Other methods of connecting up the RPM feed
As well as connecting up to the ignition system, there are a number of other options for measuring RPM on engines.
- Take the signal from the drive to one of the injectors. Almost all injectors have two connections - one will be a 12v feed and the other will be switched to ground. This can work well - the only thing to be aware of is that it is very common that under overrun conditions, rev limited conditions or the interaction of traction control the injectors will be shut off completely and the RPM signal will disappear – this will result in flat line on the RPM graphs in the software.
- Use a normal hall effect “wheel speed sensor” to detect the passing of a moving metal target on the engine. Typically this would be a bolt on the front accessory drive of the engine. This is a completely reliable way to measure engine speed, the only downside here is that it requires the user to buy an extra sensor and it needs careful mounting on the engine. This might be the only option for Diesel engine installations where a tacho output isn’t available. This signal can be used directly with the low level RPM input. Information about the wheel speed sensor is included here. Note that you must have a big enough "target" to trigger from, most of our RPM inputs need at least a 1mS pulse to trigger from. Given a pulley diameter of "D" (in mm) and a maximum RPM, then the minimum target size (in mm) can be calculated from "RPM x D / 20000".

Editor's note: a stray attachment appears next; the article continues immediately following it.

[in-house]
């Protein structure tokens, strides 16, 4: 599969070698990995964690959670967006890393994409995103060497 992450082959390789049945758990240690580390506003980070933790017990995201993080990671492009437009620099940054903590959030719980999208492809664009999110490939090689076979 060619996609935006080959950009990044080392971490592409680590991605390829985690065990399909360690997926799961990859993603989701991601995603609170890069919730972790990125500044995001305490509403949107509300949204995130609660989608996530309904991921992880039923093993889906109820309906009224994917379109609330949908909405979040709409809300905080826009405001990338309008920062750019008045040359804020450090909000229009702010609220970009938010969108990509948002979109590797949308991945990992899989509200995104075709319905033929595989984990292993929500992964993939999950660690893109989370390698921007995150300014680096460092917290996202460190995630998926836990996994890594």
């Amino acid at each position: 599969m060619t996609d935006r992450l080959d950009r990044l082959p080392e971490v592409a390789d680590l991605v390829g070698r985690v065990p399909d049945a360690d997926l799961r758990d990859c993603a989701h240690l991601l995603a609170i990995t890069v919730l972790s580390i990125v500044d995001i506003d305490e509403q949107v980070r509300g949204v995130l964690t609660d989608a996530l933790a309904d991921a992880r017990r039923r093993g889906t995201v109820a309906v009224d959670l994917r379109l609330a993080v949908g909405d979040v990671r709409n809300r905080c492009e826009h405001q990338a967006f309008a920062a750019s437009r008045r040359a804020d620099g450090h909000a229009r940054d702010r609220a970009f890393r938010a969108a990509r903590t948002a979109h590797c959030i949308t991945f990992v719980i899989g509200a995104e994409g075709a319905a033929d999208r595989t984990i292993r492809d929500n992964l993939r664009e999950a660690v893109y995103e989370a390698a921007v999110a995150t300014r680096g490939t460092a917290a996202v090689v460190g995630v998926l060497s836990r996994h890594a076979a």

- Use the flywheel pickup. If there is a hall effect sensor fitted as standard on the engine to measure the angle of crankshaft then this can also be used directly with the low level RPM input. The main problem here is that the RPM input can only read up to about 3000 pulses per second, so unless there are only 20 pulses per revolution or less then this method isn’t suitable. Unfortunately many flywheel pickup are inductive (which are unsuitable for the DL1) and often have 35 or 60 pulses per revolution.
- Use a camshaft pickup. If this is a hall effect sensor fitted to the engine to detect camshaft angle then this can be an excellent option. As with the comments on the flywheel sensor, this will only work with hall effect not inductive sensors, however hall effect are commonly used in this application. Also the camshaft pickup normally only uses a few (often 1) pulses per camshaft revolution, so you don’t have the potential frequency overload problem you get when using the flywheel pickup.